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Greenwich councilors give Thames Barrier ravers permission to hold new event: The Charlton Champion

Parking Lot Rave Flyer

By Joe Coughlan, local democracy reporter

A panel of Greenwich councilors has given permission for another rave next to the Thames Barrier, despite complaints about noise from past events and fears by police that it could draw gang violence.

The event, called Rave in the Park, will begin at 10:30 p.m. on Saturday, April 29, and end at 5:30 p.m. the following day. Unlike five previous parties held on site, this one will take place indoors.

Locals lodged more than 30 complaints about earlier events, including from residents in flats across the Thames, prompting neighboring Newham Council to send a warning to the developer, Andy Mills.

Last month, Mills, also known as Andreas Millios, applied to Greenwich for a permanent license for parking at the Bunker 51 paintball venue on Herringham Road, next to the barrier. But then he backed out and planning issues mean no more events can take place in the parking lot.

This event would take place within Bunker 51 itself, which is largely underground.

bunker 51
The event will take place inside Bunker 51

At a Greenwich licensing meeting last week, Mills said the Newham residents’ complaints were confirmed to be related to another location. She also said that a Greenwich officer believed complaints from locals south of the river during another event they were incorrectly directed to Rave in the Park.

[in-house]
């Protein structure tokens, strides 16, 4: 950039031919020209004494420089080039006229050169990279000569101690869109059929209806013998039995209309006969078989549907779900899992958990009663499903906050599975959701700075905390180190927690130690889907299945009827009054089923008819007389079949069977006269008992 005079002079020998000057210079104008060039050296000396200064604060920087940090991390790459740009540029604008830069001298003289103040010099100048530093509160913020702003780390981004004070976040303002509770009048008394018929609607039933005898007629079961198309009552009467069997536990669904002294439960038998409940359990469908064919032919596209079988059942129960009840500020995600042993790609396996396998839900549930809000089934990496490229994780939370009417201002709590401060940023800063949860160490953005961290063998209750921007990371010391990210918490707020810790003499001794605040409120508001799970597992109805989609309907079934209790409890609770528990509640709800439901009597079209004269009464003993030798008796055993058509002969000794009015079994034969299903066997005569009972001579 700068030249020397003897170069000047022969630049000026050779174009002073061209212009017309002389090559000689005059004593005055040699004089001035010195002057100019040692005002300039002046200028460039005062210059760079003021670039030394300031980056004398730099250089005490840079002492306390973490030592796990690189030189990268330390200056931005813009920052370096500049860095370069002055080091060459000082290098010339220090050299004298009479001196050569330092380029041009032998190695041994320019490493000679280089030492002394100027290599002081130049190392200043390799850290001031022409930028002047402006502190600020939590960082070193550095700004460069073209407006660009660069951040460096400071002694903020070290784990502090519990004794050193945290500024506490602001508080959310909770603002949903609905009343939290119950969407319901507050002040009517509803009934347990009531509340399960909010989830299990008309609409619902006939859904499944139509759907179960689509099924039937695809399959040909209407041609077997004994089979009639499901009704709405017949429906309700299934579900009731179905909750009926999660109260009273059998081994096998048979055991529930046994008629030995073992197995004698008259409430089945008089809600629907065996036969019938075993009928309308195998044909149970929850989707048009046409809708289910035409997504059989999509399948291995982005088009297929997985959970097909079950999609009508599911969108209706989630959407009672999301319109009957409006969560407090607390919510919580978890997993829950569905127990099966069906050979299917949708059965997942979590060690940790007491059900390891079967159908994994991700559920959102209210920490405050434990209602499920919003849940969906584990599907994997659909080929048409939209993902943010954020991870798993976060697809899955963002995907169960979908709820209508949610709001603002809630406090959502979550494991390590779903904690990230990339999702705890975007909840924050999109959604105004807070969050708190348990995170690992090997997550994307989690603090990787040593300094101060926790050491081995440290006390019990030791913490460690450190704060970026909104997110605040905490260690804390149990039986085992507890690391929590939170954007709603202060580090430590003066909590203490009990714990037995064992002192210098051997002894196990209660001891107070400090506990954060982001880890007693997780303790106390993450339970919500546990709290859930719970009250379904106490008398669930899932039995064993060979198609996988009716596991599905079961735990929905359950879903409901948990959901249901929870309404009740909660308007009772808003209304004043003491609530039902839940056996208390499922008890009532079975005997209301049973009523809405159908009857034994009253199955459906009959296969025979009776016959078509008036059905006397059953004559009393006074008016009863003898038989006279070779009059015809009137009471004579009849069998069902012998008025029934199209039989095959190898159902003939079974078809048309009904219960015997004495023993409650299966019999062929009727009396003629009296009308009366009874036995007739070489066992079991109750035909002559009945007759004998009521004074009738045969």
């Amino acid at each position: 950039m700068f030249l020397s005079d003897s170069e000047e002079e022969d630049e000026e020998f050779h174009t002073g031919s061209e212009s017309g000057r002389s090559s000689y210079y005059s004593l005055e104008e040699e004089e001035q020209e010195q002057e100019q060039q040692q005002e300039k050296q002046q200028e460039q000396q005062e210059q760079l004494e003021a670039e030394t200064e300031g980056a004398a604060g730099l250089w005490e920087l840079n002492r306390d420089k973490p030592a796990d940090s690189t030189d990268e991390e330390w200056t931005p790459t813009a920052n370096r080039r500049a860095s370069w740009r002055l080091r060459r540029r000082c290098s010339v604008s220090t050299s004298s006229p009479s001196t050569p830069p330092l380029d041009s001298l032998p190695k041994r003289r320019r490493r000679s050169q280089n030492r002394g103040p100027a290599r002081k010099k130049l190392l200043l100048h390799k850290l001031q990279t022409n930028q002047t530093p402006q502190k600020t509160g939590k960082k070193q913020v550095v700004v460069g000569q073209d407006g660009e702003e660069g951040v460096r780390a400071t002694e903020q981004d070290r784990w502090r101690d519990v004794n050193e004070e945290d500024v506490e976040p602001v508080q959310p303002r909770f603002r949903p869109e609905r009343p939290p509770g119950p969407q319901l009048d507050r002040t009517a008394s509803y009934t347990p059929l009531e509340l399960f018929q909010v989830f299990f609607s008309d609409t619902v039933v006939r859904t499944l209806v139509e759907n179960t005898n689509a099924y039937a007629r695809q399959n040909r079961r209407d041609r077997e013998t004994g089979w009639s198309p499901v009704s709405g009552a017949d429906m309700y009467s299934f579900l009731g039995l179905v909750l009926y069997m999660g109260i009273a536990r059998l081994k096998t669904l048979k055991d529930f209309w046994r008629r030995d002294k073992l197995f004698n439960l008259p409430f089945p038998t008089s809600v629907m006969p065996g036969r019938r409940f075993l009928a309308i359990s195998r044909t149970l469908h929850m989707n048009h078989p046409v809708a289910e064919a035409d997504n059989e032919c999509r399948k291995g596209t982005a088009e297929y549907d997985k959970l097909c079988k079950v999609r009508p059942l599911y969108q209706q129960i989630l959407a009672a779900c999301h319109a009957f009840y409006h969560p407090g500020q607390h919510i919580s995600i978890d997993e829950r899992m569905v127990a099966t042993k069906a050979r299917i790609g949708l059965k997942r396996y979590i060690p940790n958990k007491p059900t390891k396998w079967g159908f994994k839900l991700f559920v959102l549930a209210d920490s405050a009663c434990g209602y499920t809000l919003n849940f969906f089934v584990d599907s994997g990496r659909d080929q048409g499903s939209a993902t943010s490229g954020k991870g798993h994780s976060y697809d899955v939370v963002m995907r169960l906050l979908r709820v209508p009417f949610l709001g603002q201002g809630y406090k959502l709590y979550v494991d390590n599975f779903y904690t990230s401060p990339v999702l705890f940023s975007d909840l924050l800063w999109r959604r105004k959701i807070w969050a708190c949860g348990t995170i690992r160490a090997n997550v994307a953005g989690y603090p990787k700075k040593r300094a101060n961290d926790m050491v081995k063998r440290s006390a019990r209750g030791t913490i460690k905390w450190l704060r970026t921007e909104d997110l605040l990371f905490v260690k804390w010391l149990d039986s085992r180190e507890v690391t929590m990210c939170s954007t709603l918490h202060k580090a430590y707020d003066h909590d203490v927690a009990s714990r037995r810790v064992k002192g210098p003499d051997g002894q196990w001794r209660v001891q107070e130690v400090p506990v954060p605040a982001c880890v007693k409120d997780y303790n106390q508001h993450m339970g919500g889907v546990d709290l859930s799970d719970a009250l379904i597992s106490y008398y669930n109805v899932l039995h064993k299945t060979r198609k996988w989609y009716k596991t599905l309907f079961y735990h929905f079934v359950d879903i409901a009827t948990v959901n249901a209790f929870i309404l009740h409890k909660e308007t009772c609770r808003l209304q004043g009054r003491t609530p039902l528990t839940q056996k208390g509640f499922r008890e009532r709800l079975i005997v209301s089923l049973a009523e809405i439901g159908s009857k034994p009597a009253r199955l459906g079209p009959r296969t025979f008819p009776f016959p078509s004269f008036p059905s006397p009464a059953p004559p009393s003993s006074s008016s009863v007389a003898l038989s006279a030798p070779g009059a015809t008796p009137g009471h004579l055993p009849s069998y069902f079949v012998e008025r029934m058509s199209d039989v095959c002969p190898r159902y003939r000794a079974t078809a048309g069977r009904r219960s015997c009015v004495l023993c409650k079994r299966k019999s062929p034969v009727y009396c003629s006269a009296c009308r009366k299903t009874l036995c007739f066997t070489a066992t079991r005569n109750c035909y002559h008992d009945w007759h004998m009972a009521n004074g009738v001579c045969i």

Mills said: “There have been a lot of complaints and the like, but none of them have ever been proven to be myself. I have a great experience in noise, sound and production. I build music festivals and things like that and I put everything in place the best I can for these events so they run smoothly and we don’t have problems.”

But police licensing officer Sam Bobb has spoken out against the plans, saying alcohol and drug-related issues could arise from such late events due to a shortage of police resources.

The site is within the former Woolwich Riverside borough, which Bobb said had “previously had the highest recorded crime within the Greenwich borough. There is concern that attendees may, due to a lack of geographic knowledge, encounter gangs or crime in the area, exposing themselves to muggings or robberies.”

Darryl Crossman, a representative for Mills, said Bobb had not provided any numbers to prove the high crime rate in the area.

Crossman said: “Mr. Mills has run a number of events there successfully, for which we must give him credit for them… In light of complaints from residents that were taking place, he decided to hold the event ( inside) of Bunker 51, which is obviously incurring additional costs, but the idea behind that is that the sound will be restricted and that the noise will be completely limited to attract zero complaints from the residents.”

Mills said there would be signage at the event to remind patrons to be considerate of neighbors, with butlers and security directing people out of the event once it’s over.

The council announced yesterday that the licensing subcommittee, councilors Matt Morrow, Cathy Dowse and Sam Littlewood, had granted permission for the event.

In 2018, developer Komoto applied to build up to 500 houses on the site, which was home to the Johnsen & Jorgensen glassworks until the early 1980s. Revised proposals were submitted in 2021, but little has happened since then with the scheme, called Flint Glass Wharf.

Additional reporting by Darryl Chamberlain

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Joe Coughlan is Greenwich’s local democracy reporter. The Local Democracy Reporters Scheme is a BBC funded initiative to ensure that councils receive adequate coverage in the local media.
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